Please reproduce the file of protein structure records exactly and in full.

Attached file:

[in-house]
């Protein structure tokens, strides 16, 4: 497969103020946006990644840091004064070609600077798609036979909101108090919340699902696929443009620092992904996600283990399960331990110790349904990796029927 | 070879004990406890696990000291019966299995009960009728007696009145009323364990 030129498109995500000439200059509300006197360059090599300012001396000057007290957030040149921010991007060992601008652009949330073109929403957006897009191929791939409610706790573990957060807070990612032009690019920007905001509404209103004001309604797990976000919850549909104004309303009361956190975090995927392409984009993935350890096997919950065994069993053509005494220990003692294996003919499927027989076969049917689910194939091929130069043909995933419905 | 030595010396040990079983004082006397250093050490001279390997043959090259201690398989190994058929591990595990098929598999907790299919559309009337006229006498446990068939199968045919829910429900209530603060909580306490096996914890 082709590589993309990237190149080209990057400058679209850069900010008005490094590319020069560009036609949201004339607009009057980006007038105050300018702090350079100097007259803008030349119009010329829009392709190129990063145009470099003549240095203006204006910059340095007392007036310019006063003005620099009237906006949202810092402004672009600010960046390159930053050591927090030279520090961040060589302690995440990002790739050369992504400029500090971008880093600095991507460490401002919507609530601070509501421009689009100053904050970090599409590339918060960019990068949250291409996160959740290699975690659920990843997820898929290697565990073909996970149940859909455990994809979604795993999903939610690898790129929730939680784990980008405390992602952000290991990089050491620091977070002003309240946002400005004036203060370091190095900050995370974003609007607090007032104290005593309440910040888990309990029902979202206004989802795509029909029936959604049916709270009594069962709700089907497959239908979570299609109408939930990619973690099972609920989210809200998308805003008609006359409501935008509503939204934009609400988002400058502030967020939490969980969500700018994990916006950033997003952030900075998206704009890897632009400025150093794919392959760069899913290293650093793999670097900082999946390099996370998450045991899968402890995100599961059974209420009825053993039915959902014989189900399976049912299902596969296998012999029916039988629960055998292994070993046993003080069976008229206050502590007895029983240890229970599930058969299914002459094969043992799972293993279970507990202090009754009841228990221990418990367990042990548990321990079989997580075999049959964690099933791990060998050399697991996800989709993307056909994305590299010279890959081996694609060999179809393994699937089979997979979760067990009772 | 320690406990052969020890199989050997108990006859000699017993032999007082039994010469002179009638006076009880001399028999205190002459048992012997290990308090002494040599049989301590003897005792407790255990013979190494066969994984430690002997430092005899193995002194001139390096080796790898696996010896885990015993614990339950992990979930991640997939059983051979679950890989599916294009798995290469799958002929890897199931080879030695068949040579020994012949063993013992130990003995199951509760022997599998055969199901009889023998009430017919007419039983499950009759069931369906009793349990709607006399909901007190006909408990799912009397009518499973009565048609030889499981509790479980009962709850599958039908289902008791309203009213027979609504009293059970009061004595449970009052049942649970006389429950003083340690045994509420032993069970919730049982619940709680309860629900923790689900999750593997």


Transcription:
[in-house]
């Protein structure tokens, strides 16, 4: 497969103020946006990644840091004064070609600077798609036979909101108090919340699902696929443009620092992904996600283990399960331990110790349904990796029927 | 070879004990406890696990000291019966299995009960009728007696009145009323364990 030129498109995500000439200059509300006197360059090599300012001396000057007290957030040149921010991007060992601008652009949330073109929403957006897009191929791939409610706790573990957060807070990612032009690019920007905001509404209103004001309604797990976000919850549909104004309303009361956190975090995927392409984009993935350890096997919950065994069993053509005494220990003692294996003919499927027989076969049917689910194939091929130069043909995933419905 | 030595010396040990079983004082006397250093050490001279390997043959090259201690398989190994058929591990595990098929598999907790299919559309009337006229006498446990068939199968045919829910429900209530603060909580306490096996914890 082709590589993309990237190149080209990057400058679209850069900010008005490094590319020069560009036609949201004339607009009057980006007038105050300018702090350079100097007259803008030349119009010329829009392709190129990063145009470099003549240095203006204006910059340095007392007036310019006063003005620099009237906006949202810092402004672009600010960046390159930053050591927090030279520090961040060589302690995440990002790739050369992504400029500090971008880093600095991507460490401002919507609530601070509501421009689009100053904050970090599409590339918060960019990068949250291409996160959740290699975690659920990843997820898929290697565990073909996970149940859909455990994809979604795993999903939610690898790129929730939680784990980008405390992602952000290991990089050491620091977070002003309240946002400005004036203060370091190095900050995370974003609007607090007032104290005593309440910040888990309990029902979202206004989802795509029909029936959604049916709270009594069962709700089907497959239908979570299609109408939930990619973690099972609920989210809200998308805003008609006359409501935008509503939204934009609400988002400058502030967020939490969980969500700018994990916006950033997003952030900075998206704009890897632009400025150093794919392959760069899913290293650093793999670097900082999946390099996370998450045991899968402890995100599961059974209420009825053993039915959902014989189900399976049912299902596969296998012999029916039988629960055998292994070993046993003080069976008229206050502590007895029983240890229970599930058969299914002459094969043992799972293993279970507990202090009754009841228990221990418990367990042990548990321990079989997580075999049959964690099933791990060998050399697991996800989709993307056909994305590299010279890959081996694609060999179809393994699937089979997979979760067990009772 | 320690406990052969020890199989050997108990006859000699017993032999007082039994010469002179009638006076009880001399028999205190002459048992012997290990308090002494040599049989301590003897005792407790255990013979190494066969994984430690002997430092005899193995002194001139390096080796790898696996010896885990015993614990339950992990979930991640997939059983051979679950890989599916294009798995290469799958002929890897199931080879030695068949040579020994012949063993013992130990003995199951509760022997599998055969199901009889023998009430017919007419039983499950009759069931369906009793349990709607006399909901007190006909408990799912009397009518499973009565048609030889499981509790479980009962709850599958039908289902008791309203009213027979609504009293059970009061004595449970009052049942649970006389429950003083340690045994509420032993069970919730049982619940709680309860629900923790689900999750593997």